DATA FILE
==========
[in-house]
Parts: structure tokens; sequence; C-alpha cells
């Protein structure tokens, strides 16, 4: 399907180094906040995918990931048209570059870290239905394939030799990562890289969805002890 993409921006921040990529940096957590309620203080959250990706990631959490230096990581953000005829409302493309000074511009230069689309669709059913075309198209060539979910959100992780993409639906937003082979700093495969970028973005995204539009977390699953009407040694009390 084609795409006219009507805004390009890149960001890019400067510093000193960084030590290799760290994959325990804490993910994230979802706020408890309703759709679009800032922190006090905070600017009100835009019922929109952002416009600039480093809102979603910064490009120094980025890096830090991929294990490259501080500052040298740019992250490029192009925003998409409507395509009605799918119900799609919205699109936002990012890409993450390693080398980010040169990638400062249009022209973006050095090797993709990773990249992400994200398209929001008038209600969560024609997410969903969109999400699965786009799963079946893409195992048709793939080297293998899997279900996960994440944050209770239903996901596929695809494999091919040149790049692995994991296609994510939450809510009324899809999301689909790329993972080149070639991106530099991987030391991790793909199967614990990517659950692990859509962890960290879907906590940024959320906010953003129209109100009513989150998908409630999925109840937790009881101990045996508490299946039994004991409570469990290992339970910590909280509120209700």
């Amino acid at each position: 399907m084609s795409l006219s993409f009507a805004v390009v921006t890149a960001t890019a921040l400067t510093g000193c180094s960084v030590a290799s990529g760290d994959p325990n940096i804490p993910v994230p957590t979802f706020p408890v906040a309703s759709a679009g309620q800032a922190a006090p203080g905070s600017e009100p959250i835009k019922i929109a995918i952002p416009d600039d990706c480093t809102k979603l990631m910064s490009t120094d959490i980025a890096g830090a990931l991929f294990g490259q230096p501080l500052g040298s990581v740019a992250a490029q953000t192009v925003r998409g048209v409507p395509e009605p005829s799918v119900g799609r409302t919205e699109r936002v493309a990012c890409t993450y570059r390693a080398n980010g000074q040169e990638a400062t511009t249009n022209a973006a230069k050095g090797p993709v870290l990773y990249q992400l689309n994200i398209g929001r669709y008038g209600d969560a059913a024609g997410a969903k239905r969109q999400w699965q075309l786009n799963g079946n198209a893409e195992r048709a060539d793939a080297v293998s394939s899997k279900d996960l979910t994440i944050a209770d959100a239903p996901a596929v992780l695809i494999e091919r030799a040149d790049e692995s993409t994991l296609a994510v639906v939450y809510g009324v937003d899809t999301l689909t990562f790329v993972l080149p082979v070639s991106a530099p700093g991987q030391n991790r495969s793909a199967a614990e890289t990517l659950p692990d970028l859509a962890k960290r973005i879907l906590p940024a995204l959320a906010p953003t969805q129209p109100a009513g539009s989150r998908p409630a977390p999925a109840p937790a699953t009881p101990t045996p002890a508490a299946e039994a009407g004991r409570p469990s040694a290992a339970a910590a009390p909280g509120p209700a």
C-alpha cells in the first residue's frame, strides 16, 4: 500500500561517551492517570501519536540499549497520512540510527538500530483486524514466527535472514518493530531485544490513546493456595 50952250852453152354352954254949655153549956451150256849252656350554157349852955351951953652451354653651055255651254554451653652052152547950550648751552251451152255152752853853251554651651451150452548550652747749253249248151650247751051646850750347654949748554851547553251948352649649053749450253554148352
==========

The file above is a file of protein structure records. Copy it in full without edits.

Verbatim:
[in-house]
Parts: structure tokens; sequence; C-alpha cells
């Protein structure tokens, strides 16, 4: 399907180094906040995918990931048209570059870290239905394939030799990562890289969805002890 993409921006921040990529940096957590309620203080959250990706990631959490230096990581953000005829409302493309000074511009230069689309669709059913075309198209060539979910959100992780993409639906937003082979700093495969970028973005995204539009977390699953009407040694009390 084609795409006219009507805004390009890149960001890019400067510093000193960084030590290799760290994959325990804490993910994230979802706020408890309703759709679009800032922190006090905070600017009100835009019922929109952002416009600039480093809102979603910064490009120094980025890096830090991929294990490259501080500052040298740019992250490029192009925003998409409507395509009605799918119900799609919205699109936002990012890409993450390693080398980010040169990638400062249009022209973006050095090797993709990773990249992400994200398209929001008038209600969560024609997410969903969109999400699965786009799963079946893409195992048709793939080297293998899997279900996960994440944050209770239903996901596929695809494999091919040149790049692995994991296609994510939450809510009324899809999301689909790329993972080149070639991106530099991987030391991790793909199967614990990517659950692990859509962890960290879907906590940024959320906010953003129209109100009513989150998908409630999925109840937790009881101990045996508490299946039994004991409570469990290992339970910590909280509120209700």
């Amino acid at each position: 399907m084609s795409l006219s993409f009507a805004v390009v921006t890149a960001t890019a921040l400067t510093g000193c180094s960084v030590a290799s990529g760290d994959p325990n940096i804490p993910v994230p957590t979802f706020p408890v906040a309703s759709a679009g309620q800032a922190a006090p203080g905070s600017e009100p959250i835009k019922i929109a995918i952002p416009d600039d990706c480093t809102k979603l990631m910064s490009t120094d959490i980025a890096g830090a990931l991929f294990g490259q230096p501080l500052g040298s990581v740019a992250a490029q953000t192009v925003r998409g048209v409507p395509e009605p005829s799918v119900g799609r409302t919205e699109r936002v493309a990012c890409t993450y570059r390693a080398n980010g000074q040169e990638a400062t511009t249009n022209a973006a230069k050095g090797p993709v870290l990773y990249q992400l689309n994200i398209g929001r669709y008038g209600d969560a059913a024609g997410a969903k239905r969109q999400w699965q075309l786009n799963g079946n198209a893409e195992r048709a060539d793939a080297v293998s394939s899997k279900d996960l979910t994440i944050a209770d959100a239903p996901a596929v992780l695809i494999e091919r030799a040149d790049e692995s993409t994991l296609a994510v639906v939450y809510g009324v937003d899809t999301l689909t990562f790329v993972l080149p082979v070639s991106a530099p700093g991987q030391n991790r495969s793909a199967a614990e890289t990517l659950p692990d970028l859509a962890k960290r973005i879907l906590p940024a995204l959320a906010p953003t969805q129209p109100a009513g539009s989150r998908p409630a977390p999925a109840p937790a699953t009881p101990t045996p002890a508490a299946e039994a009407g004991r409570p469990s040694a290992a339970a910590a009390p909280g509120p209700a």
C-alpha cells in the first residue's frame, strides 16, 4: 500500500561517551492517570501519536540499549497520512540510527538500530483486524514466527535472514518493530531485544490513546493456595 50952250852453152354352954254949655153549956451150256849252656350554157349852955351951953652451354653651055255651254554451653652052152547950550648751552251451152255152752853853251554651651451150452548550652747749253249248151650247751051646850750347654949748554851547553251948352649649053749450253554148352